Three analytical strands (constitutional theory, constitutional history, and contemporary constitutional and administrative law) run through the argument. They merge into a broader account of the conceptual ramifications, the phenomenon, and the constitutional treatment of delegation in a number of paradigmatic legal systems.
As it is argued, the development and failure of constitutional rules imposing limits on legislative delegation reveal the conditions for the possibility of classical limited government and, conversely, the erosion of normativity in contemporary constitutionalism.
Building upon European and American critical legal scholarship, Michelle Everson and Julia Eisner argue that constitutional adjudication has never been the neutral matter of a mere judicial ‘identification’ of the values, norms and procedures that each society seeks to concretise in its own body of constitutional law. Instead, a ‘mythology’ of comprehensive national constitutional settlement has obscured the primary legal constitutional conundrum that is created by the requirement that a judiciary must always adapt its constitutional jurisprudence to the evolving values that are to be found within any society; but must always, also, maintain the integrity and autonomy of the law itself.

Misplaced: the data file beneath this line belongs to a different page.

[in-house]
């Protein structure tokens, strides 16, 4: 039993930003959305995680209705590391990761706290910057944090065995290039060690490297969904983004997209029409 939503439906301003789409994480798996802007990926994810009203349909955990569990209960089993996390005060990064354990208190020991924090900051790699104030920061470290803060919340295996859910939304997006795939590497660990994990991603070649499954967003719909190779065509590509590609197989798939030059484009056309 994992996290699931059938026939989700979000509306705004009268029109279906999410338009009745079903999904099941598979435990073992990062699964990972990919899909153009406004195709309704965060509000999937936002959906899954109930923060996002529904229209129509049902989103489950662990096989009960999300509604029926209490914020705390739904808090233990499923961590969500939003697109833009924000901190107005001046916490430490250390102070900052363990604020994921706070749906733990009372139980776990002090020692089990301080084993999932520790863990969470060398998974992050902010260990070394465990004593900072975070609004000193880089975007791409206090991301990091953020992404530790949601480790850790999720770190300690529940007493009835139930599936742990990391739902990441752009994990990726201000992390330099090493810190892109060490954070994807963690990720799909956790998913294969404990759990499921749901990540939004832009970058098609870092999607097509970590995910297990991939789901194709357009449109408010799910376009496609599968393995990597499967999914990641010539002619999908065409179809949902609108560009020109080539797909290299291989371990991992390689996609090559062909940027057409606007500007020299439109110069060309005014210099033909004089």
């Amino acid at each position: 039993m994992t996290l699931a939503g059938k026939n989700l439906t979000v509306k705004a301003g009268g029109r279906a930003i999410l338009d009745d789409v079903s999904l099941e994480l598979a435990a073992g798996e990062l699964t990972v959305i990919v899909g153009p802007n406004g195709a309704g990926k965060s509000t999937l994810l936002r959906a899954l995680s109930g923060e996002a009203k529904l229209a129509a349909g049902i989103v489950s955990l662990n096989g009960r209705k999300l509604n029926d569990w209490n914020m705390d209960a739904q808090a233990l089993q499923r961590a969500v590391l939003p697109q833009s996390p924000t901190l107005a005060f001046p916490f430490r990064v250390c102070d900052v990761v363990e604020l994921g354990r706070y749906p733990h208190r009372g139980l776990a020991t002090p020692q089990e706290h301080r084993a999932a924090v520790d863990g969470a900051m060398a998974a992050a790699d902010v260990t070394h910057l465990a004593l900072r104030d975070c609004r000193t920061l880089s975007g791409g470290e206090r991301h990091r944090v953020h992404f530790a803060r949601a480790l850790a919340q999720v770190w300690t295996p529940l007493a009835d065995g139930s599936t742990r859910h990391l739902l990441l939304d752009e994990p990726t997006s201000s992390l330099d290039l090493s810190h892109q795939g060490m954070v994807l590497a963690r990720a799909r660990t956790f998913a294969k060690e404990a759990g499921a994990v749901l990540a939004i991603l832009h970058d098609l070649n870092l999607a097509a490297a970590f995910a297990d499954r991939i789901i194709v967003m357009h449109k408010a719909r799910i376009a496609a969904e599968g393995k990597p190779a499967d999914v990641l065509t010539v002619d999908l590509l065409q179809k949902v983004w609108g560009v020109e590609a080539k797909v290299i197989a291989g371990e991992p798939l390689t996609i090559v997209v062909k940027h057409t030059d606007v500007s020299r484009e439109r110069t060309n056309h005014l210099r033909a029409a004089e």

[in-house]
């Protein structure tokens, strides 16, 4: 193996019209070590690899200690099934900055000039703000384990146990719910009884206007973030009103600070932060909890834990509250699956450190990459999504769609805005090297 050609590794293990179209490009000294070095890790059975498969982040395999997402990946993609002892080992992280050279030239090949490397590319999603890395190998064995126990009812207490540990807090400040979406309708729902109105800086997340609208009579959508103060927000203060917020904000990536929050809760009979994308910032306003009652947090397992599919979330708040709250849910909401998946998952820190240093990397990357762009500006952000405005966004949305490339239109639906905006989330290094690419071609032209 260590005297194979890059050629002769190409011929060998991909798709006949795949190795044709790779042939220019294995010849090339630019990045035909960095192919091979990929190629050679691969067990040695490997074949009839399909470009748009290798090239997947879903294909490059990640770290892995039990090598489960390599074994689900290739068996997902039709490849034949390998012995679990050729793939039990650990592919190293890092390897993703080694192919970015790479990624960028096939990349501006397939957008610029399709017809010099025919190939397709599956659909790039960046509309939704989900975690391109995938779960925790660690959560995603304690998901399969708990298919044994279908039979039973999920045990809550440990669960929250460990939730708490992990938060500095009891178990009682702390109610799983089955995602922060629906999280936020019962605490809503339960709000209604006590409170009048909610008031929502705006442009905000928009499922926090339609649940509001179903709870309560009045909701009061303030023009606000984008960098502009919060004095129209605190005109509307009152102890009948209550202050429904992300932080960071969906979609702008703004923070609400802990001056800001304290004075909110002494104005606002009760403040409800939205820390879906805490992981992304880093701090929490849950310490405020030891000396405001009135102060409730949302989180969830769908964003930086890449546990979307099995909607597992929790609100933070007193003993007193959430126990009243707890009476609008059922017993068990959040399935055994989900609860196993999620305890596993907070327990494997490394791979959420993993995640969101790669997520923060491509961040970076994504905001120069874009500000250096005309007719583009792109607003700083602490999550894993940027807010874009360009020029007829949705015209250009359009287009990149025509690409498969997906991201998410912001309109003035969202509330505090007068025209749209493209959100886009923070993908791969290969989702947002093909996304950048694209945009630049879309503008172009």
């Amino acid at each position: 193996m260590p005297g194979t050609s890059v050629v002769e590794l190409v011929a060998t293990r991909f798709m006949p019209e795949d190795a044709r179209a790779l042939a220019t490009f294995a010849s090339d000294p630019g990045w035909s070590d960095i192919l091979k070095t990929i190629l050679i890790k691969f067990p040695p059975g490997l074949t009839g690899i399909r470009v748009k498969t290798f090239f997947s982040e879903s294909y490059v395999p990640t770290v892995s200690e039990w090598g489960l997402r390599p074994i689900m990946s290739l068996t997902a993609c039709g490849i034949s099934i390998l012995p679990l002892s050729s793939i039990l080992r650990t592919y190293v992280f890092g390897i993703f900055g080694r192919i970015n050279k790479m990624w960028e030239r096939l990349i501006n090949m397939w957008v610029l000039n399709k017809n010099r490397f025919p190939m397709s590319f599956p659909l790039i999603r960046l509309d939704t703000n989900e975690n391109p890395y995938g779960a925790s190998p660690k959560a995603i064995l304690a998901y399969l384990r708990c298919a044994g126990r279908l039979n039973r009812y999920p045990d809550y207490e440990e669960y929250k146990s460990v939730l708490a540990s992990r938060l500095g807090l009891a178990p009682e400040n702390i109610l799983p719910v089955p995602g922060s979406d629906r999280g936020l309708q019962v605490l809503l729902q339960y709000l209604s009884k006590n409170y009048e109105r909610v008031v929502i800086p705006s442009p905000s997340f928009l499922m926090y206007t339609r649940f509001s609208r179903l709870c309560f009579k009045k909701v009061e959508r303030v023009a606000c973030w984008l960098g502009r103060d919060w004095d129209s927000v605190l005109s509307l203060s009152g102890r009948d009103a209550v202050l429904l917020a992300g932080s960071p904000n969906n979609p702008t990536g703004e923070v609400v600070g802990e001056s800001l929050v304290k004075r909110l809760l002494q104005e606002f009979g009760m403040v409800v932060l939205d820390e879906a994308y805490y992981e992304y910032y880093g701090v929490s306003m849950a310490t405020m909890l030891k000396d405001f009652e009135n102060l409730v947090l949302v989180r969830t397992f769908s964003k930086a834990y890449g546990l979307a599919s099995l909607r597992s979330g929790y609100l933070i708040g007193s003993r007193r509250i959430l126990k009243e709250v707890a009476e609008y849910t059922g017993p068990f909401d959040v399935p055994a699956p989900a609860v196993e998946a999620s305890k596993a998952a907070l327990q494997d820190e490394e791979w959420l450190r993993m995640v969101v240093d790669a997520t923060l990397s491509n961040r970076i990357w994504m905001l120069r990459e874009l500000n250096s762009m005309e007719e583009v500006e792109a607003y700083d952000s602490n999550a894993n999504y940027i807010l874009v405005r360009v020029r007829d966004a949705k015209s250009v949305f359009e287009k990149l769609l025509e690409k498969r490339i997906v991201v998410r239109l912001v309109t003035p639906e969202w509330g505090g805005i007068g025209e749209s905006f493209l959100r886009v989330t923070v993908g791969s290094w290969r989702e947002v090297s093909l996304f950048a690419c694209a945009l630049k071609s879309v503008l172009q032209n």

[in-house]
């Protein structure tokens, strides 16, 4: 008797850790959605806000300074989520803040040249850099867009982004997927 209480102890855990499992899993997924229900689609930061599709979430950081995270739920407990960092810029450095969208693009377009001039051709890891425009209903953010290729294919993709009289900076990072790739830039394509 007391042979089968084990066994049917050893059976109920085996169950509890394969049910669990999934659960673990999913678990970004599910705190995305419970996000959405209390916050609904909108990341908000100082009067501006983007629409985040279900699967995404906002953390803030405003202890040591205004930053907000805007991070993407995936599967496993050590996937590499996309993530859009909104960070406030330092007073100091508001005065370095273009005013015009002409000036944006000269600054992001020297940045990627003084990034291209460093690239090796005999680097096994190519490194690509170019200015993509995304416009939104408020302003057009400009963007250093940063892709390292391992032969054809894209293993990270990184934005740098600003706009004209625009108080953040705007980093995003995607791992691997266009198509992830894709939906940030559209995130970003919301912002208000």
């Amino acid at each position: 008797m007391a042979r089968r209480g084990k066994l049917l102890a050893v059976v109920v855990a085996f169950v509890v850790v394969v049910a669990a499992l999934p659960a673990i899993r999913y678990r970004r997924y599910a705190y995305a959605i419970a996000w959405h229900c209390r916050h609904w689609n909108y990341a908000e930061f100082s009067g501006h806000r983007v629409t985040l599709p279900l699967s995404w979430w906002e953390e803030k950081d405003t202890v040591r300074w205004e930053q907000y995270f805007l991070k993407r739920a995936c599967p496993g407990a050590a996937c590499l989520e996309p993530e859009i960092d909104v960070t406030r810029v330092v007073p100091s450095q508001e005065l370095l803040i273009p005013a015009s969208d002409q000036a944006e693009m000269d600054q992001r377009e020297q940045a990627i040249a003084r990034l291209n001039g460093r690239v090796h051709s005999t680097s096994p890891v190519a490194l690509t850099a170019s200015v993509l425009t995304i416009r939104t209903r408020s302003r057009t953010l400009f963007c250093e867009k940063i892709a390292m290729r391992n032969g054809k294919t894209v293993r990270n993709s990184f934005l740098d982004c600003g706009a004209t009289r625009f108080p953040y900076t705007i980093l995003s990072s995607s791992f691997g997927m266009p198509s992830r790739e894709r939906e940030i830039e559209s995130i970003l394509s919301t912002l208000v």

European judges and lawyers, having been denied recourse to all forms of constitutional mythology, provide us with an alternative model of constitutionalism; one that does not require a founding myth of constitutional settlement, and one which both secures the autonomy of law, as well as ensures dialogue between law and society. This occurs, however, not through grand theories of ‘constitutional adjudication’ but, as The Making of a European Constitution documents, rather through a practical process.